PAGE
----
Talk:Computer virus

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Note: revisions of this article between June 28 and September 11, 2002 are at Virus (computing).

References[edit]

BRAIN Virus[edit]

Second reference for BRAIN Virus. This video is in English. https://www.youtube.com/watch?v=lnedOWfPKT0

V.I.R.U.S. - Vital Information Resource Under Siege[edit]

Hello people, someone told me that virus means Vital Information Resource Under Siege. Is this true? Any comment is appreciated. :) — Preceding unsigned comment added by Atommaster4 (talkcontribs) 10:07, 11 May 2013 (UTC)

No. Well, that could be defined as an acronym, but the term for a computer virus is taken from biology for a virus that causes disease, because computer viruses spread in a way similar to biological viruses and make computers sick, similar to biological viruses making organisms sick. The word is originally from Greek and means poison.

Robert McClenon (talk) 17:01, 11 May 2013 (UTC)

Well known "backronym", a made up construction supposedly accounting for the name, but this supposed acronym did not appear until well over a decade after the term virus was in common use for computer viruses. The point about viruses, in biological terms, is that they require a host in order to reproduce, unlike other organisms like bacteria that reproduce independently. Computer viruses reproduce and spread by subverting some other computer program (not necessarily an executable file) and do not reproduce on their own (by definition). Incidentally, this V.I.R.U.S. nonsense comes up in here repeatedly, and is repeatedly debunked, but the automatic archiving of the talk pages repeatedly removes the discussion so the whole farrago has to be repeated over and over. TheNameWithNoMan (talk) 15:26, 23 June 2013 (UTC)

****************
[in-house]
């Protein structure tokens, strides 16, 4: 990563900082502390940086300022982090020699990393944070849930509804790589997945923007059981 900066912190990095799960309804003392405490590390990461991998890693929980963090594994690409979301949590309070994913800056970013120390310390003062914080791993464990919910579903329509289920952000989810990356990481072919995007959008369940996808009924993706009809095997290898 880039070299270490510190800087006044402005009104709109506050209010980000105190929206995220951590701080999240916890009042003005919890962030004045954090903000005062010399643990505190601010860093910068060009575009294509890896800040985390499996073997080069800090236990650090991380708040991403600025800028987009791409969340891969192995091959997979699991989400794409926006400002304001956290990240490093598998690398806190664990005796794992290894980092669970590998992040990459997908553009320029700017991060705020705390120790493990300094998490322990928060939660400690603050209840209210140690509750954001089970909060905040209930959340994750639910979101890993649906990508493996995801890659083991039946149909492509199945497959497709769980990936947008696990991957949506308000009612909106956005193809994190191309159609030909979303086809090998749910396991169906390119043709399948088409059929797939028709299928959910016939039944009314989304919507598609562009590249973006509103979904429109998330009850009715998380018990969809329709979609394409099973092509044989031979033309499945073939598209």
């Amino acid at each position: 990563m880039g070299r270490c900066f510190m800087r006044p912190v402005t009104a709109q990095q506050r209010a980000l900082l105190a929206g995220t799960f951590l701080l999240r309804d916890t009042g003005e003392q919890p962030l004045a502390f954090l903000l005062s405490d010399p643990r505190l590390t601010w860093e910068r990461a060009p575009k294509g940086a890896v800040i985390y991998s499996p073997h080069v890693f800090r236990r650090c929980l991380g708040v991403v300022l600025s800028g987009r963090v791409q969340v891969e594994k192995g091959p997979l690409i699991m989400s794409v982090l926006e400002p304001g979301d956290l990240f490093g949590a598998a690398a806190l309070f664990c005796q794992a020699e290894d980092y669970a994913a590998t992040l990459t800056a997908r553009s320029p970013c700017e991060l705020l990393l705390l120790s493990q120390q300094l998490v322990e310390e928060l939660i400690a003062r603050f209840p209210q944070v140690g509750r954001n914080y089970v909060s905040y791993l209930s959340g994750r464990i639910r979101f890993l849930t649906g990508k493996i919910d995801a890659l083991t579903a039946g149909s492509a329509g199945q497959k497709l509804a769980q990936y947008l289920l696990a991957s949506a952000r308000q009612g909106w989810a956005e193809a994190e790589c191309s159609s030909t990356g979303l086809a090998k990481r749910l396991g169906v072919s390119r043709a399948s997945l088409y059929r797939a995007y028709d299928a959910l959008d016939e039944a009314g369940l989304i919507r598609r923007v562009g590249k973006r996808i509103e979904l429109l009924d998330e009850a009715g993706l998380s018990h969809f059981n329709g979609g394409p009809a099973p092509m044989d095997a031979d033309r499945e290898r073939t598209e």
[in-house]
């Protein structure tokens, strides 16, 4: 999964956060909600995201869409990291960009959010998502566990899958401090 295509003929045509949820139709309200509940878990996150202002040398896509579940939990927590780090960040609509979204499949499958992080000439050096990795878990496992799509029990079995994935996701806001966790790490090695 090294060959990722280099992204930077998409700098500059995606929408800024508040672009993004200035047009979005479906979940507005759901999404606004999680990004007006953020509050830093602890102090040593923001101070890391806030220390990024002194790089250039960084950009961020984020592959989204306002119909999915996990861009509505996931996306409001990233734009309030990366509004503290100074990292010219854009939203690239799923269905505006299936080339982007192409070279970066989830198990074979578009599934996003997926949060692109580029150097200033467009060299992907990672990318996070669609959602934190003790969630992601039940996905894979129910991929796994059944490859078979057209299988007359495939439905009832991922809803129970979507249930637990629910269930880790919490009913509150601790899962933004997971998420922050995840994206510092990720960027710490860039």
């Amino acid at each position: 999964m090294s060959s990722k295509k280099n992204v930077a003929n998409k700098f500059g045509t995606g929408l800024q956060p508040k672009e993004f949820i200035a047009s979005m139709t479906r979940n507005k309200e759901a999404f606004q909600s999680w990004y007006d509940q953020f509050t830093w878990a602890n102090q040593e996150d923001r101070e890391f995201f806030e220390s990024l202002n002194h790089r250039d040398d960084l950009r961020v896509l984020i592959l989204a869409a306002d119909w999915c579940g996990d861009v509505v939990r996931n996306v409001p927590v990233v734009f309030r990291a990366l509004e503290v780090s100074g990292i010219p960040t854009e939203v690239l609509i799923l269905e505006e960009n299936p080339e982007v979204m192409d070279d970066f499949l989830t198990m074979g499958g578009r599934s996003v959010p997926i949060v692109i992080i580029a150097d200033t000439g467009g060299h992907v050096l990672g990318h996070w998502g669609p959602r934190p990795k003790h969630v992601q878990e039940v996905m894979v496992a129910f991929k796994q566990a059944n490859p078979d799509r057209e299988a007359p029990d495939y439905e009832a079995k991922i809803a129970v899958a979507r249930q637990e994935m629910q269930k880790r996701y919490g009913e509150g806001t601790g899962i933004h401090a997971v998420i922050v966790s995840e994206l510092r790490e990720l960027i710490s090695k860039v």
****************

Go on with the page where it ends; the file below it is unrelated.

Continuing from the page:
Exactly. A stupid "backronym" that won't go away. As TheNameWithNoMan points out, a computer virus requires an automated host to reproduce, just as a biological virus requires a biological host to reproduce, and both cause undesirable symptoms (disease). Strict usage distinguishes viruses, which require a host, from other malware, such as worms, that may reproduce independently (like bacteria) and Trojan horses, that do not reproduce (although they may carry other malware that does reproduce). (The original Trojan horse, of course, was really a troop carrier.) Robert McClenon (talk) 16:24, 23 June 2013 (UTC)

Add to top[edit]

Hello. I request that at the top of the page, you add this with the list of viruses: Rouge security software. I appreciate if you do. 98.116.179.22 (talk) 18:51, 18 July 2013 (UTC)

Recent change to intro/definition[edit]

This describes only one type of virus, the file infecter. Many viruses don't infect files at all. Some of the most successful of the early viruses were those that infected the boot sectors of floppy disks, or the boot or partition sectors of hard disks. Others seemed to infect files, but made no change to the file at all, instead spoofing the filing system to load the virus code from another location before running the intended executable file. The previous definition was carefully crafted to include all the types of virus. The current one is just wrong. — Preceding unsigned comment added by TheNameWithNoMan (talkcontribs) 23:14, 25 July 2013 (UTC)